Silonga, who was steeped in Islamic law and was curious about Christianity, often sent for the Jesuit for discussions about religious matters. Although some Visayan Christians had become Moslem in his territory, he did not force them to do so. Before Hurtado’s release in 1604, Silonga presented him with a complete new suit of clothes.                  


Silonga’s toleration of the Christian religion and regard for its priests was also attested to by Fr. Pedro Chirino, who narrated the following episode:                              


The Spaniards had their camps and garrisons along the Mindanao River, and several ships in it. When it chanced that a friendly chief was to be married to the daughter or sister of another chief farther upstream, in token of our friendship the General of this field did the groom the honor of offering two galliots to bring his bride to him. Silonga was then along route, and learning that our vessels had sailed by. When they were returning though he was then at war, did nothing to molest the passage back wth bride. Instead he came ut unarmed to the river-bank, in full attire and with measured step and a fan in his hand, and watched the galliots and their men with great deliberation and dignity. Upon recognizing him, our soldiers driven by youthful bravado and hatred for their enemy set their fuses and fired a few arquebuses at him, whose bullets (aimed at his feet for chivalry’s sake) fell nearly but did not him, but he stood there motionless throughout, as if he regarded what was happening as a mere joke.                                    


On September 8, 1605, Silonga signed a peace treaty in Buayan with the Jesuit Hurtado, who was once a captive and now the envoy of Governor Acuna. The Spanish government promised to recognize and support Silonga as paramount lord of Magindanao. In return, he was to swear allegiance to the King of Spain, not to make war except in self defense against any other faction in the Pulangi, to stop all raids in Spanish territory, to return all Christian captives and plundered church property, to give armed assistance to Spain upon request and not o aid Spain’s enemies. Regarding religion, Silonga agreed that he would not be compelled to abandon Islam but would allow any Moslem to embrace Christianity I his own free will.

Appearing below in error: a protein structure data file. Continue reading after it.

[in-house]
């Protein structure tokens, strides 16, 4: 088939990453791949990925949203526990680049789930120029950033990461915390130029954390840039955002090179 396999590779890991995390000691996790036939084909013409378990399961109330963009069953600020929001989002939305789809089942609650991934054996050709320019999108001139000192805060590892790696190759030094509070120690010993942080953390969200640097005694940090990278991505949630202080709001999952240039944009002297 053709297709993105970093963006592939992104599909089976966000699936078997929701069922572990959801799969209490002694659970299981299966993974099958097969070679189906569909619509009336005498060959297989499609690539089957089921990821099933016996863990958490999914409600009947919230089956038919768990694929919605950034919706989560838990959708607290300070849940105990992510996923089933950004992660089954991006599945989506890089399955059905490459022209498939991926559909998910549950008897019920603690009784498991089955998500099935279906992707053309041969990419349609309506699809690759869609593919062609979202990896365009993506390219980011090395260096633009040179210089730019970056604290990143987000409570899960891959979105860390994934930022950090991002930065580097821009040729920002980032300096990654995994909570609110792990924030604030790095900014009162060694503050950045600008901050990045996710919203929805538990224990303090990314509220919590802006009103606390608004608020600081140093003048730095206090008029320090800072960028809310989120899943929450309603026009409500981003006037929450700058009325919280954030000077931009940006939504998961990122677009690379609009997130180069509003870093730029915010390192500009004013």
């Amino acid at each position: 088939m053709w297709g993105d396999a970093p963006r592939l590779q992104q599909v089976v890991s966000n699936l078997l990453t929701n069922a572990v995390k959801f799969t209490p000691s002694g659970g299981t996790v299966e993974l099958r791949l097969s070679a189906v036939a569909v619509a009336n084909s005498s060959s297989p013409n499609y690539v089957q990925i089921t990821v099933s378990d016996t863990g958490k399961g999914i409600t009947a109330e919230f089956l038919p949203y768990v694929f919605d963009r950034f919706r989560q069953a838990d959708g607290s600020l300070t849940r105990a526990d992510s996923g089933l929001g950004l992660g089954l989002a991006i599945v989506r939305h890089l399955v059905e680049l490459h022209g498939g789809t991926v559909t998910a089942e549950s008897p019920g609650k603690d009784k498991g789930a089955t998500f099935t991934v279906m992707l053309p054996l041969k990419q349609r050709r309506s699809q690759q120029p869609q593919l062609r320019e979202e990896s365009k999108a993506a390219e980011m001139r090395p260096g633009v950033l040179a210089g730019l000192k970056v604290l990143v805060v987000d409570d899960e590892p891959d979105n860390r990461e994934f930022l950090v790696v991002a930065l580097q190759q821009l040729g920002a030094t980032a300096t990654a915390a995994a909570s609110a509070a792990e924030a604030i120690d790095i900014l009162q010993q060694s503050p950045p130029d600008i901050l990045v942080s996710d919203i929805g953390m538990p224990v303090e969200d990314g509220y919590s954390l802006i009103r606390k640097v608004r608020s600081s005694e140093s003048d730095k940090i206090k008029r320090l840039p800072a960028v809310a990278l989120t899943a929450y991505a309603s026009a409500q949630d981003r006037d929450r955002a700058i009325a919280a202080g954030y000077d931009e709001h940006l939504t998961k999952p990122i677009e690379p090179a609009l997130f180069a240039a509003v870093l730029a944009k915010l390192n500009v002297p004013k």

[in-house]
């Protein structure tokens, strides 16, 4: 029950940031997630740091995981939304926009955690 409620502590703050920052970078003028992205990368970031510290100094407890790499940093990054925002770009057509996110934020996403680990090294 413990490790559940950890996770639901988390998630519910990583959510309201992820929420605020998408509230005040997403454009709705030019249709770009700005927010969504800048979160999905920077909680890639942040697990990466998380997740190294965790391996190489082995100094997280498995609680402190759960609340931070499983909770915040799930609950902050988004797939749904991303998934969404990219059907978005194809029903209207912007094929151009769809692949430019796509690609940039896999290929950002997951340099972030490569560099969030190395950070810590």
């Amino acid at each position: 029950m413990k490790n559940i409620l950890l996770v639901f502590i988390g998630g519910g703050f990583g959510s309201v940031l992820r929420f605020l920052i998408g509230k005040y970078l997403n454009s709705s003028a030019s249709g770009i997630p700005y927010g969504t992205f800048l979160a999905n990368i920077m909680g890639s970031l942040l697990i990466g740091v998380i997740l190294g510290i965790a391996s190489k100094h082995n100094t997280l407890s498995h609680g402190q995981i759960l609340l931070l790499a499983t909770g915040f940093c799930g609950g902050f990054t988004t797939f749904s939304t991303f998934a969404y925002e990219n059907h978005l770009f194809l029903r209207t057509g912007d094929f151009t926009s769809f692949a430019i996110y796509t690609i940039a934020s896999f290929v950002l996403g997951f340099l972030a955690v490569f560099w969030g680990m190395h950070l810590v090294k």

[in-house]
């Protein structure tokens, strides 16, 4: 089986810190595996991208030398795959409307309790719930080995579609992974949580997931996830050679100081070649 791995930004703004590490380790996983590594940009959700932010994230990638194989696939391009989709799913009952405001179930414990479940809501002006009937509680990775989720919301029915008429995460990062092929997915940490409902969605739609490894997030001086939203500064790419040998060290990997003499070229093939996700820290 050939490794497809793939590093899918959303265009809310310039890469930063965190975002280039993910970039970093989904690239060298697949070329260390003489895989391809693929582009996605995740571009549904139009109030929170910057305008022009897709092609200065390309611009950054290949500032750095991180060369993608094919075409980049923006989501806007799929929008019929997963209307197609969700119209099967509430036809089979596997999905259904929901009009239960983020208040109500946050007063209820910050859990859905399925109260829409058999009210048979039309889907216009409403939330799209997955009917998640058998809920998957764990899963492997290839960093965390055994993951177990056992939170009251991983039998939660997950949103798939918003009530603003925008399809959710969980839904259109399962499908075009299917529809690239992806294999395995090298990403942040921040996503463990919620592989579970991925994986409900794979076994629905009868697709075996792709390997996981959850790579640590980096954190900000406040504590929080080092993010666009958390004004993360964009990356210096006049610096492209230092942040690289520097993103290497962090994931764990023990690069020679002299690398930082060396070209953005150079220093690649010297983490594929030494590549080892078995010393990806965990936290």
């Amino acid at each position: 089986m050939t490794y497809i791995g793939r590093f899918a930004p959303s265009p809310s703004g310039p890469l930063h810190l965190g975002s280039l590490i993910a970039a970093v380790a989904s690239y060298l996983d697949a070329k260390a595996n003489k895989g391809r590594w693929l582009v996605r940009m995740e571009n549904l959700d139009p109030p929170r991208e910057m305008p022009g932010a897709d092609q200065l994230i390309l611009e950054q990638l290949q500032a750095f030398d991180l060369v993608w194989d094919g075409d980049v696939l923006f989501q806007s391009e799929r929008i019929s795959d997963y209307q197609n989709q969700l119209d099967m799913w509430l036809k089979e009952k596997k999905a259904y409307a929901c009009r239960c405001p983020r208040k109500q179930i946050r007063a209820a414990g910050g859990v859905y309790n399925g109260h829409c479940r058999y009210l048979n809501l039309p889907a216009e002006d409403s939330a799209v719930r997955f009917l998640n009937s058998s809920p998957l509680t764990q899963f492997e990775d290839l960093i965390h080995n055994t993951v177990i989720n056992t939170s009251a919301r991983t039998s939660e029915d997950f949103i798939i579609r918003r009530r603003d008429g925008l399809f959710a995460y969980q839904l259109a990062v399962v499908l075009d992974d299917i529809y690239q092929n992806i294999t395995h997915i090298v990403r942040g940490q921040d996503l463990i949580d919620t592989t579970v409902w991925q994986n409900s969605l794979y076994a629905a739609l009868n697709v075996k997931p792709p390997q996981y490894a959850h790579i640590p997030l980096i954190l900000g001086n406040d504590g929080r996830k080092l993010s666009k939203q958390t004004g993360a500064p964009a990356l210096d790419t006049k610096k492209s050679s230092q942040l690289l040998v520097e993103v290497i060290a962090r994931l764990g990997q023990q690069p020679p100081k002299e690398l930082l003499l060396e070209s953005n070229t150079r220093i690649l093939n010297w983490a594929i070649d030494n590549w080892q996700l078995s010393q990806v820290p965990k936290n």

This treaty was an effective ploy advanced by the Spaniards in order to prevent the Moslems from helping the people of Ternate during the Spanish conquest of the Moluccas. The negotiations for the agreement even started with the Spaniards bribing the Magindanao princes with several bolts of taffeta cloth for Silonga and other goods. Nonetheless, the Silonga-Hurtado treaty was never ratified by Spain with the death of Govenor Acuna                                                                                                 

  On July 22, 1606, when the Moslems learned of the capture of Ternate by a Spanish fleet, the chiefs of the Pulangi- Silonga, Rajah Muda and Buisan- sent a letter to the Spanish governor in Manila asking for forgiveness for their previous alliance with Ternate. At the same time, they offered their subjection to Spain.


A complete change of heart, however, occurred two years after Silonga went to Ternate and organized an offensive alliance composed of Magindanao, Sulu and Ternate against th0e Spaniards. It was a wise move indeed, because some Spaniards had planned to assassinate Silonga together with Buisan and Raja Muda.


In 1609, these three Pulangi rulers again tried to invade the Visayas with a force of 2,000 men. When they were trapped, however, inside the Pangil Bay by Spaniards, they sued for peace terms. This agreement brought to the Visayas undisturbed peace for three years.


By 1634, the Magindanao confederacy headed by Silonga disappeared. An account in 1638 says that Buisan had come to rule all the coast, while Silonga was pretty –king (reyezuelo) of the river valley region.


Rajah Silonga had eight children, Datu Maputi, Tambingag, Tangkwag, and the daughters Kdaw, Banitik, Malilimbun, Duni and Libu.